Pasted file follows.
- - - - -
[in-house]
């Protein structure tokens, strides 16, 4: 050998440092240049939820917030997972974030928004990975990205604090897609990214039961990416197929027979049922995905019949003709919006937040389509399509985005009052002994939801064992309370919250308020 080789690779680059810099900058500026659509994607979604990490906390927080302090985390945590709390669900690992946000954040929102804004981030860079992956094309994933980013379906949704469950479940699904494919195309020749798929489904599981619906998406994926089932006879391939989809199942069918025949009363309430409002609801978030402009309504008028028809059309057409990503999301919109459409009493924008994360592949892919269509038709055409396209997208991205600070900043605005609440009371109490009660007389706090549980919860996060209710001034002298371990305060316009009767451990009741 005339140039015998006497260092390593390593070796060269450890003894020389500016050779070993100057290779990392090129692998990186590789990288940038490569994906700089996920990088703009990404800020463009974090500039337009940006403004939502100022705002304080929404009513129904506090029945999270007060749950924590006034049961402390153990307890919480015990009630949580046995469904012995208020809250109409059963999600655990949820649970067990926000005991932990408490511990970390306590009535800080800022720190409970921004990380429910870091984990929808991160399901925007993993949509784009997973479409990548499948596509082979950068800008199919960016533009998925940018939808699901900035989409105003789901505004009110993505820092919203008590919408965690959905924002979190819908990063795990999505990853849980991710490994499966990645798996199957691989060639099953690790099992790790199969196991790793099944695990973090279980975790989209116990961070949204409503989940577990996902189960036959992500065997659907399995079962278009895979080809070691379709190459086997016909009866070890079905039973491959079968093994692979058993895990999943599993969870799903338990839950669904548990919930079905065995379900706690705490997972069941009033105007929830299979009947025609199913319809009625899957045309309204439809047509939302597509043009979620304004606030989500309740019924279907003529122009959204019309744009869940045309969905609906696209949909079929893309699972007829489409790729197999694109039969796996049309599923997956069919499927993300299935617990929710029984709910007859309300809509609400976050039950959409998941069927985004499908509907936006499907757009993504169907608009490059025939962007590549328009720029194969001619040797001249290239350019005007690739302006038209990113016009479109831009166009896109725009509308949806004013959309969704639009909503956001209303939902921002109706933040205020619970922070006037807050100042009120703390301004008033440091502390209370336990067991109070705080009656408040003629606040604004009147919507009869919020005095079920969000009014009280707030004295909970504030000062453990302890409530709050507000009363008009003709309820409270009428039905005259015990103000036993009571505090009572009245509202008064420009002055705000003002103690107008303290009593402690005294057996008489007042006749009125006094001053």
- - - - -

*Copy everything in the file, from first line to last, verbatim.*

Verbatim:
[in-house]
């Protein structure tokens, strides 16, 4: 050998440092240049939820917030997972974030928004990975990205604090897609990214039961990416197929027979049922995905019949003709919006937040389509399509985005009052002994939801064992309370919250308020 080789690779680059810099900058500026659509994607979604990490906390927080302090985390945590709390669900690992946000954040929102804004981030860079992956094309994933980013379906949704469950479940699904494919195309020749798929489904599981619906998406994926089932006879391939989809199942069918025949009363309430409002609801978030402009309504008028028809059309057409990503999301919109459409009493924008994360592949892919269509038709055409396209997208991205600070900043605005609440009371109490009660007389706090549980919860996060209710001034002298371990305060316009009767451990009741 005339140039015998006497260092390593390593070796060269450890003894020389500016050779070993100057290779990392090129692998990186590789990288940038490569994906700089996920990088703009990404800020463009974090500039337009940006403004939502100022705002304080929404009513129904506090029945999270007060749950924590006034049961402390153990307890919480015990009630949580046995469904012995208020809250109409059963999600655990949820649970067990926000005991932990408490511990970390306590009535800080800022720190409970921004990380429910870091984990929808991160399901925007993993949509784009997973479409990548499948596509082979950068800008199919960016533009998925940018939808699901900035989409105003789901505004009110993505820092919203008590919408965690959905924002979190819908990063795990999505990853849980991710490994499966990645798996199957691989060639099953690790099992790790199969196991790793099944695990973090279980975790989209116990961070949204409503989940577990996902189960036959992500065997659907399995079962278009895979080809070691379709190459086997016909009866070890079905039973491959079968093994692979058993895990999943599993969870799903338990839950669904548990919930079905065995379900706690705490997972069941009033105007929830299979009947025609199913319809009625899957045309309204439809047509939302597509043009979620304004606030989500309740019924279907003529122009959204019309744009869940045309969905609906696209949909079929893309699972007829489409790729197999694109039969796996049309599923997956069919499927993300299935617990929710029984709910007859309300809509609400976050039950959409998941069927985004499908509907936006499907757009993504169907608009490059025939962007590549328009720029194969001619040797001249290239350019005007690739302006038209990113016009479109831009166009896109725009509308949806004013959309969704639009909503956001209303939902921002109706933040205020619970922070006037807050100042009120703390301004008033440091502390209370336990067991109070705080009656408040003629606040604004009147919507009869919020005095079920969000009014009280707030004295909970504030000062453990302890409530709050507000009363008009003709309820409270009428039905005259015990103000036993009571505090009572009245509202008064420009002055705000003002103690107008303290009593402690005294057996008489007042006749009125006094001053």